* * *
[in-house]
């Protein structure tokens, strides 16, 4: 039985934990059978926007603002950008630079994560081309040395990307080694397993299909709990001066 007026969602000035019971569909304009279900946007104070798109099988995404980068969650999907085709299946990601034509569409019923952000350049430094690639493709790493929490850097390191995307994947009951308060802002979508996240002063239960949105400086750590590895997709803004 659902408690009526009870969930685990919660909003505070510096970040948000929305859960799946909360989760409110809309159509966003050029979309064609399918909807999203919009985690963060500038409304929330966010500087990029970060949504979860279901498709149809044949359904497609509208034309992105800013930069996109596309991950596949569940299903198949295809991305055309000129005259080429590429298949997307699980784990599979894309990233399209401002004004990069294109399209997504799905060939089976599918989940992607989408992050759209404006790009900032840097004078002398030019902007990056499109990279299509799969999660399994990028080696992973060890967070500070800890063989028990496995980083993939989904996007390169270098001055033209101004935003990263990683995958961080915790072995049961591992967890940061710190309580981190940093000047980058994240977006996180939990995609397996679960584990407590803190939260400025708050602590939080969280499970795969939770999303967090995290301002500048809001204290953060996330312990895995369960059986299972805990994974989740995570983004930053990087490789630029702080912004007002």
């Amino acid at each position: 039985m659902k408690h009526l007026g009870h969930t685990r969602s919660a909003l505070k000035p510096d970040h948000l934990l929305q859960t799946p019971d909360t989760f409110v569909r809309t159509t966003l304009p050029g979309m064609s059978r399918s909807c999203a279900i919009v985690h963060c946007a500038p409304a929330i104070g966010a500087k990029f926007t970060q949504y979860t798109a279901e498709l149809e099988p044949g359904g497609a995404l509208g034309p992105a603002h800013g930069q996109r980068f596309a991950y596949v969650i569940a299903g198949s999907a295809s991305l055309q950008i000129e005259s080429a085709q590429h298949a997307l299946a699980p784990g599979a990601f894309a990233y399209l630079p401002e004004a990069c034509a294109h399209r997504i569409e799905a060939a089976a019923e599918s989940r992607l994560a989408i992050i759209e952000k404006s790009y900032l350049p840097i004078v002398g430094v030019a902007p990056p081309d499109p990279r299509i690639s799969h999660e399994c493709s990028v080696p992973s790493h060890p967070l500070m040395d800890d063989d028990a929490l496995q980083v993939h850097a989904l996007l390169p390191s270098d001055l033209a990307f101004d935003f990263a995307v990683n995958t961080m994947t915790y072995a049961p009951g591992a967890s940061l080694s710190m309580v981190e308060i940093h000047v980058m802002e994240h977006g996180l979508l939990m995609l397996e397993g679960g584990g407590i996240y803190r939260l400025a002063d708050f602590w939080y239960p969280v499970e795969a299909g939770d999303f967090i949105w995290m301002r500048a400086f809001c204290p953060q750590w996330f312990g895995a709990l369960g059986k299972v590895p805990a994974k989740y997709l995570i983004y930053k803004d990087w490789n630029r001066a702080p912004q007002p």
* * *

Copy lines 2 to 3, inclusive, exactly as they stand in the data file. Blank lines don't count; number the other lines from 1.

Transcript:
């Protein structure tokens, strides 16, 4: 039985934990059978926007603002950008630079994560081309040395990307080694397993299909709990001066 007026969602000035019971569909304009279900946007104070798109099988995404980068969650999907085709299946990601034509569409019923952000350049430094690639493709790493929490850097390191995307994947009951308060802002979508996240002063239960949105400086750590590895997709803004 659902408690009526009870969930685990919660909003505070510096970040948000929305859960799946909360989760409110809309159509966003050029979309064609399918909807999203919009985690963060500038409304929330966010500087990029970060949504979860279901498709149809044949359904497609509208034309992105800013930069996109596309991950596949569940299903198949295809991305055309000129005259080429590429298949997307699980784990599979894309990233399209401002004004990069294109399209997504799905060939089976599918989940992607989408992050759209404006790009900032840097004078002398030019902007990056499109990279299509799969999660399994990028080696992973060890967070500070800890063989028990496995980083993939989904996007390169270098001055033209101004935003990263990683995958961080915790072995049961591992967890940061710190309580981190940093000047980058994240977006996180939990995609397996679960584990407590803190939260400025708050602590939080969280499970795969939770999303967090995290301002500048809001204290953060996330312990895995369960059986299972805990994974989740995570983004930053990087490789630029702080912004007002």
């Amino acid at each position: 039985m659902k408690h009526l007026g009870h969930t685990r969602s919660a909003l505070k000035p510096d970040h948000l934990l929305q859960t799946p019971d909360t989760f409110v569909r809309t159509t966003l304009p050029g979309m064609s059978r399918s909807c999203a279900i919009v985690h963060c946007a500038p409304a929330i104070g966010a500087k990029f926007t970060q949504y979860t798109a279901e498709l149809e099988p044949g359904g497609a995404l509208g034309p992105a603002h800013g930069q996109r980068f596309a991950y596949v969650i569940a299903g198949s999907a295809s991305l055309q950008i000129e005259s080429a085709q590429h298949a997307l299946a699980p784990g599979a990601f894309a990233y399209l630079p401002e004004a990069c034509a294109h399209r997504i569409e799905a060939a089976a019923e599918s989940r992607l994560a989408i992050i759209e952000k404006s790009y900032l350049p840097i004078v002398g430094v030019a902007p990056p081309d499109p990279r299509i690639s799969h999660e399994c493709s990028v080696p992973s790493h060890p967070l500070m040395d800890d063989d028990a929490l496995q980083v993939h850097a989904l996007l390169p390191s270098d001055l033209a990307f101004d935003f990263a995307v990683n995958t961080m994947t915790y072995a049961p009951g591992a967890s940061l080694s710190m309580v981190e308060i940093h000047v980058m802002e994240h977006g996180l979508l939990m995609l397996e397993g679960g584990g407590i996240y803190r939260l400025a002063d708050f602590w939080y239960p969280v499970e795969a299909g939770d999303f967090i949105w995290m301002r500048a400086f809001c204290p953060q750590w996330f312990g895995a709990l369960g059986k299972v590895p805990a994974k989740y997709l995570i983004y930053k803004d990087w490789n630029r001066a702080p912004q007002p």